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I'm trying to solve some problems in Hoffman and Kunze and I'm kind of stuck on this one. This is 6.5.3 on Hoffman and Kunze.

Here is the question:

Let $T$ be a a linear operator on an $n$-dimensional space, and suppose that $T$ has $n$ distinct characteristic values. Prove that any linear operator $U$ which commutes with $T$ is a polynomial in $T$.

My work so far: Since $T$ has $n$ distinct characteristic values and since the space it acts on is also $n$ dimensional, $T$ must be diagonalisable. Now using the fact $UT=TU$ I can show that $U$ must also be diagonalizable. So these two operators must be simultaneously diagonalizable. Now I'm stuck with where this is going. I'm thinking of simultaneous diagonalizability because this is section 6.5 of Hoffman and Kunze and it deals with simultaneous diagonalizability. Am I on the right track with this?. Can anybody help?

Thanks so much for your time and your answers.

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  • $\begingroup$ So the claim is that the commutant of $T$ consists of only polynomials of $T$? That is not true in general. One can, for instance, take the operator-norm closure of the polynomials. E.g. take any spectral projection of $T$. $\endgroup$ – Michael Jun 17 '13 at 0:30
  • $\begingroup$ @Michael Apparently there are $n$ pairwise distinct eigenvalues, so indeed $T'=K[T]$. $\endgroup$ – Julien Jun 17 '13 at 0:33
  • $\begingroup$ @julien: Yes, U is simultaneously diagonalizable because the char. values are distinct. In other words because the char. spaces are one-dimensional. I used this fact to prove what I have. I don't understand what you mean by Lagrange interpolation. I've always been confused with Lagrange interpolation. Can you explain a bit?. Thanks for your comment. $\endgroup$ – minibuffer Jun 17 '13 at 0:38
  • $\begingroup$ @julien Ah OK. Thanks. $\endgroup$ – Michael Jun 17 '13 at 0:39
  • $\begingroup$ @julien, Why not turn that comment into an answer? $\endgroup$ – Stephen Jun 17 '13 at 0:46
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Note: we will prove that the commutant of $T$ is equal to $K[T]$. This property is actually equivalent to the fact that the characteristic and minimal polynomials are equal. That's also equivalent to similarity to a companion matrix.

Let $\lambda_j$ be the $n$ pairwise distinct eigenvalues of $T$. Such an operator must be diagonalizable, and its eigenspaces are all one-dimensional. Since $U$ commute with $T$, it leaves the eigenspaces of $T$ invariant. Since they are one-dimensional, this implies that every eigenvector of $T$ is an eigenvector for $U$. So $T$ and $U$ are simultaneously diagonalizable.

In a basis of simultaneous diagonalization, $T=\mbox{diag}(\lambda_1,\ldots,\lambda_n)$ and $U=\mbox{diag}(\mu_1,\ldots,\mu_n)$.

Now we will do Lagrange interpolation. Since the $\lambda_j$ are pairwise distinct, we can consider the degree $n$ polynomials $$ L_j(x)=\prod_{i\neq j}\frac{x-\lambda_i}{\lambda_j-\lambda_i}\qquad L_j(\lambda_i)=\delta_{ij}. $$ Now $$p(x)=\sum_{j=1}^n\mu_jL_j(x)\qquad\mbox{satisfies }\quad p(\lambda_j)=\mu_j \;\forall j. $$ Therefore $p(T)=\mbox{diag}(p(\lambda_1),\ldots,p(\lambda_n))=U$ belongs to $K[T]$. The converse is clear, so the commutant of $T$ is $$ \{T\}'=\{U\in L(V)\,;\,UT=TU\}=K[T] $$ the subagebra of all polynomials in $T$.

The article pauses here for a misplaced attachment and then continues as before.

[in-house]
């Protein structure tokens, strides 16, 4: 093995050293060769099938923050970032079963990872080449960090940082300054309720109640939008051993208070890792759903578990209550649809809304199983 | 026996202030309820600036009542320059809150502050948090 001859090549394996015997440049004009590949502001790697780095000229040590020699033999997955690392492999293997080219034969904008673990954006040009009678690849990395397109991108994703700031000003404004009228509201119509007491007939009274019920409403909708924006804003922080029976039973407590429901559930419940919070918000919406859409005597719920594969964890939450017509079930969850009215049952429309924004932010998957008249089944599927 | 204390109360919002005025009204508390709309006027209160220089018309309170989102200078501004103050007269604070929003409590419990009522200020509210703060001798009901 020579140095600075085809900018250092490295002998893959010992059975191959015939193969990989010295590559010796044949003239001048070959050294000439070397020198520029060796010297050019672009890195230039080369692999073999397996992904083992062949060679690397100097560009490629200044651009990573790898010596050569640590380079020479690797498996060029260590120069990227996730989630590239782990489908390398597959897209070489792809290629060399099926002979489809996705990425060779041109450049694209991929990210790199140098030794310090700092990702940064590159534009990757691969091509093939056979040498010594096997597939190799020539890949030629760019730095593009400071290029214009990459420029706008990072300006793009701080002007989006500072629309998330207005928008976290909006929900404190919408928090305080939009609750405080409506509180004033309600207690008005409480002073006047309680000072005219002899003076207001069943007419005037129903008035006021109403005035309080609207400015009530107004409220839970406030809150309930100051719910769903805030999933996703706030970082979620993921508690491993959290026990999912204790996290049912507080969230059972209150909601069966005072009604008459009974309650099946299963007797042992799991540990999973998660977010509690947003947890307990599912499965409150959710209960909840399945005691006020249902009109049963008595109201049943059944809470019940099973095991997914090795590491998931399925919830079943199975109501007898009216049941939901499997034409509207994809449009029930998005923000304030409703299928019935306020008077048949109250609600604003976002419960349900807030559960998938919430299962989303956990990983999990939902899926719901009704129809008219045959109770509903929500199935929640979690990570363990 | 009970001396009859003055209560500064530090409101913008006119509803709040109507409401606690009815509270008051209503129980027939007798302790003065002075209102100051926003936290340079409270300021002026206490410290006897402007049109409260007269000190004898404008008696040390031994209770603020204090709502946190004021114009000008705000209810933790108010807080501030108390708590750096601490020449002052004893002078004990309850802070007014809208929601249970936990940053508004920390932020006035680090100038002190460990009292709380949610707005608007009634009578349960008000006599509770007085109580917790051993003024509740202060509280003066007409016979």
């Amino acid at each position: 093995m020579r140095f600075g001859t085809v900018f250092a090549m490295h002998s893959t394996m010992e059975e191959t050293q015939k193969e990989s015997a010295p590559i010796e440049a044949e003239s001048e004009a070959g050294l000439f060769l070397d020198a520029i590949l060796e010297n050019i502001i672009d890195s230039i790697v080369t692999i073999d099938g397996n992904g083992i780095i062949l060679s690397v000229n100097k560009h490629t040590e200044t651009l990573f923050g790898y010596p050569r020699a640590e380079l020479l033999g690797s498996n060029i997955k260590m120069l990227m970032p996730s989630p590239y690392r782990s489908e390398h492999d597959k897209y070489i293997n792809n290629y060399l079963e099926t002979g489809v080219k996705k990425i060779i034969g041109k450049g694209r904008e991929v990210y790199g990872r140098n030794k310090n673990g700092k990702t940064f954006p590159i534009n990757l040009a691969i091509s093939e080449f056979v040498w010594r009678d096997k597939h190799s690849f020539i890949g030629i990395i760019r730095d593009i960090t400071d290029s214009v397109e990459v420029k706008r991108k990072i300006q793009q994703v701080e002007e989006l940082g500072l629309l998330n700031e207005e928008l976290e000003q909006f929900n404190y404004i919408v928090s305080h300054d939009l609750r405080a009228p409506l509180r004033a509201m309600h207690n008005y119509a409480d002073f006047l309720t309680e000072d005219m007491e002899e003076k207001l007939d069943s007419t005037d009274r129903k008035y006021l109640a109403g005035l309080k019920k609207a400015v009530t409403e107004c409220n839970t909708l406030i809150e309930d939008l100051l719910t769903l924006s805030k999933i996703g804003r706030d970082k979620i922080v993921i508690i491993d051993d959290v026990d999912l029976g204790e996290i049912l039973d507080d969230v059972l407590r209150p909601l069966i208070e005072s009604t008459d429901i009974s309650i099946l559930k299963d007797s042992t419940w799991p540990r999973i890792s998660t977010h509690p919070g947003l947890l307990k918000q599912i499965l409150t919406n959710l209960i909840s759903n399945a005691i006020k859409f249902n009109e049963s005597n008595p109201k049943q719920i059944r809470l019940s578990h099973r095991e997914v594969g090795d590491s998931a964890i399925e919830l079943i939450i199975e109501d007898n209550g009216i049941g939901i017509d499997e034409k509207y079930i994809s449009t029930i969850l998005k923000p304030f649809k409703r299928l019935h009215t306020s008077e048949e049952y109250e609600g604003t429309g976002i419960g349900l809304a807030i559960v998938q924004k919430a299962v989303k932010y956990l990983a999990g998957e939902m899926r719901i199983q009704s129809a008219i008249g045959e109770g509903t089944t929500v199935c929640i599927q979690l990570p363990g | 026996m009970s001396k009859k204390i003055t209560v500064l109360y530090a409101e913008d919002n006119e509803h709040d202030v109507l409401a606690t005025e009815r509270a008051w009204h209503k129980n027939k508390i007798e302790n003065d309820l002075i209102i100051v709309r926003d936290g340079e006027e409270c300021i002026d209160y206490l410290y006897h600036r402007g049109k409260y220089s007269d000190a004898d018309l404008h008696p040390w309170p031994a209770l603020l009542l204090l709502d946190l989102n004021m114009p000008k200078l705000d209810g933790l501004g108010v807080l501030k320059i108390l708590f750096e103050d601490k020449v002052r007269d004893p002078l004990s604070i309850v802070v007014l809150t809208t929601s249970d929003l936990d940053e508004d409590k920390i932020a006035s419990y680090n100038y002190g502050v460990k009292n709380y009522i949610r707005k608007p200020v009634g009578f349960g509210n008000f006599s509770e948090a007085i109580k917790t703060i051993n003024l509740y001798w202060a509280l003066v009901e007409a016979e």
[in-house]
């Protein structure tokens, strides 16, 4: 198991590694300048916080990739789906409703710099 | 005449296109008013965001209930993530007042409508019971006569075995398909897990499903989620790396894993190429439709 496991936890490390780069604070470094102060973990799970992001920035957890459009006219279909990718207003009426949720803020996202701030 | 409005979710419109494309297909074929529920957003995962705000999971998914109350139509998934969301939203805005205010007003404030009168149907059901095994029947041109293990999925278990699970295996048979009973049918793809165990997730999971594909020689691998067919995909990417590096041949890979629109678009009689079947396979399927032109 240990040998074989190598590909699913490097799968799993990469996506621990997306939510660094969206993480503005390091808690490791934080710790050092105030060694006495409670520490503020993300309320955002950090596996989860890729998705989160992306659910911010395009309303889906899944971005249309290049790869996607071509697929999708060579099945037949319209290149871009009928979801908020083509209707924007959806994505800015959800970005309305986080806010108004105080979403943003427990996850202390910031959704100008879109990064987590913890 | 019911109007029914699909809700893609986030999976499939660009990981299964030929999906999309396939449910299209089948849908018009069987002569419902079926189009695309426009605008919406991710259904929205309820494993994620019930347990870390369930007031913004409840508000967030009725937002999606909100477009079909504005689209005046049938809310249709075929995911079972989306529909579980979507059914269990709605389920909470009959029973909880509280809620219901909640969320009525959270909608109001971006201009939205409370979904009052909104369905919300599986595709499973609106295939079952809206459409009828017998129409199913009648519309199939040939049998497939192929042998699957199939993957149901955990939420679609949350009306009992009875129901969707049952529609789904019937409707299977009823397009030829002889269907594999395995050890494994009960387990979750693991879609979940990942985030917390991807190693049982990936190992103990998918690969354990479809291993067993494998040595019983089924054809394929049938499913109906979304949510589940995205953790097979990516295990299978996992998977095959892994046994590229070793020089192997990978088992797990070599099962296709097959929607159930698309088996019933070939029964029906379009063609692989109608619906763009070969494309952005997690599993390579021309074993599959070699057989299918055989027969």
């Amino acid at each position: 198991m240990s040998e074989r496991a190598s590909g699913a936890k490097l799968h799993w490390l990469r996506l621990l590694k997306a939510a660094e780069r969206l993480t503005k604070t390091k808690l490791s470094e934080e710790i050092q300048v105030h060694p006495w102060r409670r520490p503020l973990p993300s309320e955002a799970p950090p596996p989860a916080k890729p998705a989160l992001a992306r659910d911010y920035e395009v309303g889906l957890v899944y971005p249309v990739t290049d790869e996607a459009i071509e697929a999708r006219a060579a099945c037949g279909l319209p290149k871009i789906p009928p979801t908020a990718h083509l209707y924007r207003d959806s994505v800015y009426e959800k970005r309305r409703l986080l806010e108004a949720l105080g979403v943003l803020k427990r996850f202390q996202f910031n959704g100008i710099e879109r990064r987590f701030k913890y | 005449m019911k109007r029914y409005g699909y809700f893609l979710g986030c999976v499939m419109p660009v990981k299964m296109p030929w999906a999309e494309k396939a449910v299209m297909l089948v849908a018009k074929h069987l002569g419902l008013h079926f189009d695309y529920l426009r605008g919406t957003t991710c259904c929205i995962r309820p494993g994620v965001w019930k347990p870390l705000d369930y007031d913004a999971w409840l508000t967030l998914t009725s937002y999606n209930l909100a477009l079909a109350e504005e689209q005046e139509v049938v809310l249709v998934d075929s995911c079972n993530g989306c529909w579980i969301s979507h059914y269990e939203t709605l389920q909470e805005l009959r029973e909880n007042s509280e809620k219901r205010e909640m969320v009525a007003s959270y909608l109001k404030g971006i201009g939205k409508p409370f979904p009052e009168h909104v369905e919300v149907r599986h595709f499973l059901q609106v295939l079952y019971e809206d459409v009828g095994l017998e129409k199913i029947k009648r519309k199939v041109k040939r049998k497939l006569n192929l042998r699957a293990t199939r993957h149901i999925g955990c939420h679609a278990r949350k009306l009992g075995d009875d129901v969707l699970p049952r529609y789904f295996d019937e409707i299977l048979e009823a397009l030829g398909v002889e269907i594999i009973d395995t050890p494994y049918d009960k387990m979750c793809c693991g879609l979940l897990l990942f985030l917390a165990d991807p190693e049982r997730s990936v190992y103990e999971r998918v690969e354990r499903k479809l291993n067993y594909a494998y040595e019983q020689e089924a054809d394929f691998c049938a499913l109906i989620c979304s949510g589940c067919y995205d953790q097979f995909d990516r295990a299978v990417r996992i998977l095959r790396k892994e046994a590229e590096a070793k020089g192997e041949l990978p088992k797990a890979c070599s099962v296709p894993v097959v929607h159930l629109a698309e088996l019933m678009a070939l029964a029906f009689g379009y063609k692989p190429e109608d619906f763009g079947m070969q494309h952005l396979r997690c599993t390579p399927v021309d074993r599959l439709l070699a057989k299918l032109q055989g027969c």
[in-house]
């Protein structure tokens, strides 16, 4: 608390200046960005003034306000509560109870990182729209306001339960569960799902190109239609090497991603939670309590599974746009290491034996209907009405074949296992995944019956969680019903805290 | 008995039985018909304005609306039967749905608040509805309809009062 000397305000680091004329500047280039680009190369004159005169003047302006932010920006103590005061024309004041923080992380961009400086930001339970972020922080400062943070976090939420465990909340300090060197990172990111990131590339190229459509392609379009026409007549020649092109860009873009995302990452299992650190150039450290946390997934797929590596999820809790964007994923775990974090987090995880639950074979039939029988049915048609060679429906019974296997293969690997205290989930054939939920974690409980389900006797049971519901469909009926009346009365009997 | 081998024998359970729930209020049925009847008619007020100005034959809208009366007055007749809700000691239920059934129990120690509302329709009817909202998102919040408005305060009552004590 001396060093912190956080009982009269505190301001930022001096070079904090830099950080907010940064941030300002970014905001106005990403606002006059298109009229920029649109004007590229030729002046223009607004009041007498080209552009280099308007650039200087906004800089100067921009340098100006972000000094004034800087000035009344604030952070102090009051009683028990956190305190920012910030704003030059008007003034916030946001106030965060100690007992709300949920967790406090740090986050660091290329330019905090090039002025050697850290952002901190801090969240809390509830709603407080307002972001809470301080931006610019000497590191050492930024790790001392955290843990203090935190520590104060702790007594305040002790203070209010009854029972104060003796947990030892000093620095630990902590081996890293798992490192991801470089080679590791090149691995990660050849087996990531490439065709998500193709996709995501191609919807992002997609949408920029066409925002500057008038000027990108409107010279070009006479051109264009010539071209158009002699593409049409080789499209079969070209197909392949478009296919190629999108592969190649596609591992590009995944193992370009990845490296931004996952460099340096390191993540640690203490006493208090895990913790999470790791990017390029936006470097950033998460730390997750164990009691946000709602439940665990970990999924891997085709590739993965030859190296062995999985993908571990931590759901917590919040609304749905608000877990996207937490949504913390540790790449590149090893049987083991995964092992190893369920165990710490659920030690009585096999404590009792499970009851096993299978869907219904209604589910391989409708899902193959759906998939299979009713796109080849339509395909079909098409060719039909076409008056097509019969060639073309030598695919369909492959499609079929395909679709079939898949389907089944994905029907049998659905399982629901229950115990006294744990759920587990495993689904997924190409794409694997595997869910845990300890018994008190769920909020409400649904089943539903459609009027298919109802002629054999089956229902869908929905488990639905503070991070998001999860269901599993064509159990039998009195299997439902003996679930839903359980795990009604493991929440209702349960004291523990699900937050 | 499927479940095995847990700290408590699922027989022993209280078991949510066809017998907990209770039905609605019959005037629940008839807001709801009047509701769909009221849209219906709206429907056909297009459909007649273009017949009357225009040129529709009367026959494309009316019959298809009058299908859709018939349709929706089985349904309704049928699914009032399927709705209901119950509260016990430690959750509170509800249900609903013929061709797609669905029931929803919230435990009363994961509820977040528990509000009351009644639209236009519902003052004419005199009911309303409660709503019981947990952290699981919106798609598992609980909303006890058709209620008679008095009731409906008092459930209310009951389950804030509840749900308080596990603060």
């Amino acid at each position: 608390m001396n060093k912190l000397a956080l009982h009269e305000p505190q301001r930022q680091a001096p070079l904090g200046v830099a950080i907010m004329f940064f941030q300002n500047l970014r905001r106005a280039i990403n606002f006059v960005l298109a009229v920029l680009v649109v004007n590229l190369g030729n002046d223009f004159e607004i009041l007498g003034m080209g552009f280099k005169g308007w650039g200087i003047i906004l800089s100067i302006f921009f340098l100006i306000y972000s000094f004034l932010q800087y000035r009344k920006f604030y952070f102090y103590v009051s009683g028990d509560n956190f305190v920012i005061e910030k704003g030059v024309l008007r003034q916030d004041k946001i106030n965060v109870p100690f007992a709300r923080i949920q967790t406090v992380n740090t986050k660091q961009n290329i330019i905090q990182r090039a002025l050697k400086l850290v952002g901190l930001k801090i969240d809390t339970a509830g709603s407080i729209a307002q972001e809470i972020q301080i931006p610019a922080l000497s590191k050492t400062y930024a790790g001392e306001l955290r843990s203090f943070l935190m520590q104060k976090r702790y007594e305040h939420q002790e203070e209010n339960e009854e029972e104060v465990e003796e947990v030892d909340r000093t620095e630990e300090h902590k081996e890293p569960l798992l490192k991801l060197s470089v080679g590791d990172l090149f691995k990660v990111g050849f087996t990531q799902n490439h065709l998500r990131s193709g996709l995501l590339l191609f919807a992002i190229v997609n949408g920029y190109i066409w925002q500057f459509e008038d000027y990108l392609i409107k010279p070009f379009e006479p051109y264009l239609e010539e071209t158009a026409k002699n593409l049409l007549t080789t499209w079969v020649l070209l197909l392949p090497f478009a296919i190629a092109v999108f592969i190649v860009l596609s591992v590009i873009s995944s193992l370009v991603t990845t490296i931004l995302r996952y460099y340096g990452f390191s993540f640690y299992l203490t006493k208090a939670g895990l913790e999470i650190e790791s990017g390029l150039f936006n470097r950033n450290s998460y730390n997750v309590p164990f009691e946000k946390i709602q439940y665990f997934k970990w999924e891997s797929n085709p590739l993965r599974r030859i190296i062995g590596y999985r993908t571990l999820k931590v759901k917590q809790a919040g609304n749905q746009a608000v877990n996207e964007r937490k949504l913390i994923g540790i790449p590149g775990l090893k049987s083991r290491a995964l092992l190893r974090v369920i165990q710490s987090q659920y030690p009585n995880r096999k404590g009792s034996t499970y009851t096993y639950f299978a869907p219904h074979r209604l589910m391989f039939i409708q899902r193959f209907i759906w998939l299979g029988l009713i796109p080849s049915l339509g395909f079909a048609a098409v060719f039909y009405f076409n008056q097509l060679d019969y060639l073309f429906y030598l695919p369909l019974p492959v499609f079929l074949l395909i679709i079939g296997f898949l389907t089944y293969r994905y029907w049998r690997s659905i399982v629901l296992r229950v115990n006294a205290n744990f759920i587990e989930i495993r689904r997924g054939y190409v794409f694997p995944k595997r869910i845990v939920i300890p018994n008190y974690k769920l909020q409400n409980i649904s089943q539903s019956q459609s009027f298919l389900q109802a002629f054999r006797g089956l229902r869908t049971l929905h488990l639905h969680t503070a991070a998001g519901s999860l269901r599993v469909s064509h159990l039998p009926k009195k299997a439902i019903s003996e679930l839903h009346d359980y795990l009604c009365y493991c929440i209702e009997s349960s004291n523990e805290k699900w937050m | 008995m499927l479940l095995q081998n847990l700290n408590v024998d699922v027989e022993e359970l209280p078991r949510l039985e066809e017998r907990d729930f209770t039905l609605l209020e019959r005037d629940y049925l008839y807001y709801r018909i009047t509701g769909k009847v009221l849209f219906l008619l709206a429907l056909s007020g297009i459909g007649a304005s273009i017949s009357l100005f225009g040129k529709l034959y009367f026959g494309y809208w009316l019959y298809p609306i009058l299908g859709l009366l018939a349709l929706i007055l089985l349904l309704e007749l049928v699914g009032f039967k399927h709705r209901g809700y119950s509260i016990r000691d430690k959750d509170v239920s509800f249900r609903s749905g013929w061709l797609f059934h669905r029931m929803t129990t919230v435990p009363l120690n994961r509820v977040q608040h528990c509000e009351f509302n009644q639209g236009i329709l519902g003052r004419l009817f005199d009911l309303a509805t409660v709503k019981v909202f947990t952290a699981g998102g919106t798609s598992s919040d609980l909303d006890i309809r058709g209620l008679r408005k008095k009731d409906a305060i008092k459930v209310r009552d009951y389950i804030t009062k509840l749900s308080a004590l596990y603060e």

Note: for a less explicit argument, just compare the dimensions of $K[T]$ and the subspace of all diagonal operators in this basis. The latter is clearly $n$. The former is $n$ by minimal polynomial consideration and Euclidean division. And clearly $K[T]$ is contained in the commutant, so they must be equal. Oh...but that's TTS argument...

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  • $\begingroup$ Thanks for your answer. But I don't understand when you say, "since $U$ commute with $T$, it leaves the eigenspaces of $T$ invariant". Is this a Theorem or something that can be easily seen? $\endgroup$ – minibuffer Jun 17 '13 at 1:45
  • $\begingroup$ Yes. If $S$ and $T$ commute, then $S(\ker T)\subseteq \ker T$ and $S(\mbox{im} T)\subseteq \mbox{im} T$. Apply the former with $U$ and $T-\lambda Id$. $\endgroup$ – Julien Jun 17 '13 at 1:47
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It seems to me that you've found necessary and sufficient conditions on $U$. What do you think the dimension of the space of such $U$ is? You won't yet need to use that the eigenvalues are distinct.

Now, consider the space of polynomials in $T$. Elements of this space always commute with $T$. What's the dimension?

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  • $\begingroup$ It must be $n$ because the minimal polynomial of $T$ is degree $n$. $\endgroup$ – minibuffer Jun 17 '13 at 0:48
  • $\begingroup$ I don't quite get the "you won't yet need to use that the eigenvalues are distinct" sentence. Certainly that property was already used to show that $U$ commuting with $T$ must be diagonal when expressed on any basis that diagonalises$~T$. It is true that the condition will serve again later; this might raise the (academic) question of finding a proof that uses the condition just once. $\endgroup$ – Marc van Leeuwen Mar 19 '15 at 12:32

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